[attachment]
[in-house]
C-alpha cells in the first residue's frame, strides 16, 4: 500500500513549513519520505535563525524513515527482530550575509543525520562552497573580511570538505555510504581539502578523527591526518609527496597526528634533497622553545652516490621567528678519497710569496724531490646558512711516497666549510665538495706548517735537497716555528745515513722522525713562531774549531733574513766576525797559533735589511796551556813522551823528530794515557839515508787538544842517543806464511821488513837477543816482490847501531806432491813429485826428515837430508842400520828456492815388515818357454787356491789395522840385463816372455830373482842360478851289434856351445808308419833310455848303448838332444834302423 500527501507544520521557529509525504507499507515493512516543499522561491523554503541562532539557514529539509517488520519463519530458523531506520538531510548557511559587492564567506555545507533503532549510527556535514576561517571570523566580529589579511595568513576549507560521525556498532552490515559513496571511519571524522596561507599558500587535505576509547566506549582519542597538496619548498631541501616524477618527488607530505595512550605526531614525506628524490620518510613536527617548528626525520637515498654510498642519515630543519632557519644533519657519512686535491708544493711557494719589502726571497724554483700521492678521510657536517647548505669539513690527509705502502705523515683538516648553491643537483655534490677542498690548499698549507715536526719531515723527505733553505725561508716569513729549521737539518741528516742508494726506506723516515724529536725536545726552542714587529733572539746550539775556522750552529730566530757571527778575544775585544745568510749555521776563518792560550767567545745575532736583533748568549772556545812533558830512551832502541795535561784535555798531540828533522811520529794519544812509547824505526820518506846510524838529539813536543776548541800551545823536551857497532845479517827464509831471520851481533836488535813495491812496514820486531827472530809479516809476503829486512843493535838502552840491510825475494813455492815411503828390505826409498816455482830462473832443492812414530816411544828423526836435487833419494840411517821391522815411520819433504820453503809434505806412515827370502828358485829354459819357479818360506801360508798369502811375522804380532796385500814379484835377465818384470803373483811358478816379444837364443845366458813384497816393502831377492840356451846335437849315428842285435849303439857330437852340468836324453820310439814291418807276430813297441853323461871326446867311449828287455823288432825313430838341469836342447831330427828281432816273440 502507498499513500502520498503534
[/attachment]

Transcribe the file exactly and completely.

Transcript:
[in-house]
C-alpha cells in the first residue's frame, strides 16, 4: 500500500513549513519520505535563525524513515527482530550575509543525520562552497573580511570538505555510504581539502578523527591526518609527496597526528634533497622553545652516490621567528678519497710569496724531490646558512711516497666549510665538495706548517735537497716555528745515513722522525713562531774549531733574513766576525797559533735589511796551556813522551823528530794515557839515508787538544842517543806464511821488513837477543816482490847501531806432491813429485826428515837430508842400520828456492815388515818357454787356491789395522840385463816372455830373482842360478851289434856351445808308419833310455848303448838332444834302423 500527501507544520521557529509525504507499507515493512516543499522561491523554503541562532539557514529539509517488520519463519530458523531506520538531510548557511559587492564567506555545507533503532549510527556535514576561517571570523566580529589579511595568513576549507560521525556498532552490515559513496571511519571524522596561507599558500587535505576509547566506549582519542597538496619548498631541501616524477618527488607530505595512550605526531614525506628524490620518510613536527617548528626525520637515498654510498642519515630543519632557519644533519657519512686535491708544493711557494719589502726571497724554483700521492678521510657536517647548505669539513690527509705502502705523515683538516648553491643537483655534490677542498690548499698549507715536526719531515723527505733553505725561508716569513729549521737539518741528516742508494726506506723516515724529536725536545726552542714587529733572539746550539775556522750552529730566530757571527778575544775585544745568510749555521776563518792560550767567545745575532736583533748568549772556545812533558830512551832502541795535561784535555798531540828533522811520529794519544812509547824505526820518506846510524838529539813536543776548541800551545823536551857497532845479517827464509831471520851481533836488535813495491812496514820486531827472530809479516809476503829486512843493535838502552840491510825475494813455492815411503828390505826409498816455482830462473832443492812414530816411544828423526836435487833419494840411517821391522815411520819433504820453503809434505806412515827370502828358485829354459819357479818360506801360508798369502811375522804380532796385500814379484835377465818384470803373483811358478816379444837364443845366458813384497816393502831377492840356451846335437849315428842285435849303439857330437852340468836324453820310439814291418807276430813297441853323461871326446867311449828287455823288432825313430838341469836342447831330427828281432816273440 502507498499513500502520498503534